I’ve been facilitating cross-generational dialogues for over ten years. I started them because I was tired of one-dimensional conversations filled with bias and wrong assumptions about people who were older or younger. After the first three sessions, it was clear to me that we have a lot to learn from each other. Cross-generational mentoring became an integral part of my inclusive leadership coaching process.
Before you talk about hiring for culture fit, take the time, resources and energy to examine your culture as it is and then develop a vision for the future. Hire for the future culture you want and have a plan to achieve it.
If you want to build and retain a diverse workforce that supports equity and inclusion and that will result in breakthrough products and services, stop looking for “best friends” that you can have a beer with. Stop staying stuck in comfort, and stagnation with people who look, act and think like you. Read more
Is there an increase in the number of White Supremacists in the military? Is there an atmosphere of harmony across race or is it a haven for racist behavior? Should we be concerned? Or, is the military doing more to root them out? To expose and persecute white supremacists and haters based on race?
In my first self-produced podcast, “Every Day Conversations on Race,” Stephon Williams, a former Marine and Greg Jenkins, who served in the Army, offer their experience and observations. Read more
Bias can be broken if you take the right steps. How do we deconstruct bias beyond awareness? How do we “break bias?”
We have a filter in our brain that helps us interpret what we see and hear. It filters out information that is not threatening, not important and not in our perceived reality.
We form our biases based on our experiences, what we hear and what we see. Read more
Someone on LinkedIn recently directed this question to me. My answer was “I don’t get the question. Some of my best clients have been conservatives through the years. They understand diversity and Inclusion as it relates to innovation, profit and expanded markets. How are you defining conservative. They support everyone having opportunities to do their best work so they look at why some people aren’t, who they need in their organization and how to get the best brains contributing. Read more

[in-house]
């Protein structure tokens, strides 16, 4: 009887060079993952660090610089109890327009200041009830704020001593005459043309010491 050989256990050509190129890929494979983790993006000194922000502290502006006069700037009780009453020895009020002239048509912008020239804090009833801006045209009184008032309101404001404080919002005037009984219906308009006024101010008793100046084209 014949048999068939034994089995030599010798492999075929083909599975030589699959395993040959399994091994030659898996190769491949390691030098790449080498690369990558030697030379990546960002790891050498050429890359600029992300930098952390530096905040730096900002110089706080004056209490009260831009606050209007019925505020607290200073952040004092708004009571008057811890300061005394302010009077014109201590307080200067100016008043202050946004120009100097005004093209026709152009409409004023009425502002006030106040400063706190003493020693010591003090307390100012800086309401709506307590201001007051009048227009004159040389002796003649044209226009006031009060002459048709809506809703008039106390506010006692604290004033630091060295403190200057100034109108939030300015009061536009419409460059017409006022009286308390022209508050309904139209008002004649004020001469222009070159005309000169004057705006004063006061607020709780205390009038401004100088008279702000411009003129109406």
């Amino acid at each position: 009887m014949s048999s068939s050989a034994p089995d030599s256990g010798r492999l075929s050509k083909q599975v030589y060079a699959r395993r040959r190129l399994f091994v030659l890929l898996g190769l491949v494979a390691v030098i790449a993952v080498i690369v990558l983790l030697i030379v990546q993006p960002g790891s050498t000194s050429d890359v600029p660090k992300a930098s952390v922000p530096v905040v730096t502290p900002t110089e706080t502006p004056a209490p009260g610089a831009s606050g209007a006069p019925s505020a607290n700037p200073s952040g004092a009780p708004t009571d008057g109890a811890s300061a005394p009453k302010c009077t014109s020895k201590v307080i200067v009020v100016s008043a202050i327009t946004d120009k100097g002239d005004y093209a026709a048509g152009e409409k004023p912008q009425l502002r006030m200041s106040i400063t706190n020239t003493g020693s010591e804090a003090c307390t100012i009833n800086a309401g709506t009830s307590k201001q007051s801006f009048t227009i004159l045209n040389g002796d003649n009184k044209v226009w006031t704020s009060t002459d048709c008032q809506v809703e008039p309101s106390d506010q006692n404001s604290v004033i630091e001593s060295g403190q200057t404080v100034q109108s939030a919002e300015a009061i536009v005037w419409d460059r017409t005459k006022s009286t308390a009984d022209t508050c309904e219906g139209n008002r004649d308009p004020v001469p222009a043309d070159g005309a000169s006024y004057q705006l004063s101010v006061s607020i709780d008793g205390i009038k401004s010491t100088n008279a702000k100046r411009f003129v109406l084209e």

For the past three months I've been interviewing and recording people from all races, backgrounds, ages and every other dimension of diversity for a new project, "Everyday Conversations On Race For Everyday People." Everyone I've spoken with agrees that we need to have conversations about race, yet many are reluctant to talk to people outside of their own group. They feel awkward, uncomfortable or afraid of saying the wrong thing. Read more
I recently attended the 50th anniversary conference of the Black Panther Party at the Oakland Museum. I didn’t expect to be impacted so deeply. Three of the programs I attended had very deep, personal meaning to me.
One was on the original Rainbow Coalition of White, Black and Brown people working together to feed hungry kids, promote consciousness and action of race and economic disparities and improve quality of life for everyone. Read more
There are times when I hear the term employee engagement and just want to add the words, "blah, blah, blah!" Here are five reasons: 1-Employee engagement has become a buzzword with no meaning in some workplaces. What some managers really mean, is that they are engaged in theoretical discussions. They seem to
think that if they loudly declare that their whole workforce is engaged, even if few people are, they will be considered a great place to work. Read more
A woman recently asked me why the word hater would be used for someone who just had a different point of view. This was in reference to my very strong opinion piece I wrote about Target supporting Transgender rights. She thought it was just a disagreement about whether men should use the women's bathroom and women should use the men's bathroom. Unfortunately, a lot of people have a mistaken idea about this issue. Read more
A senior leader at a high tech company called and said, "Simma, I just spent an enormous amount of money for a training program about unconscious bias. It was very well received and people are still talking about how much they liked it," he said. "However, nothing changed."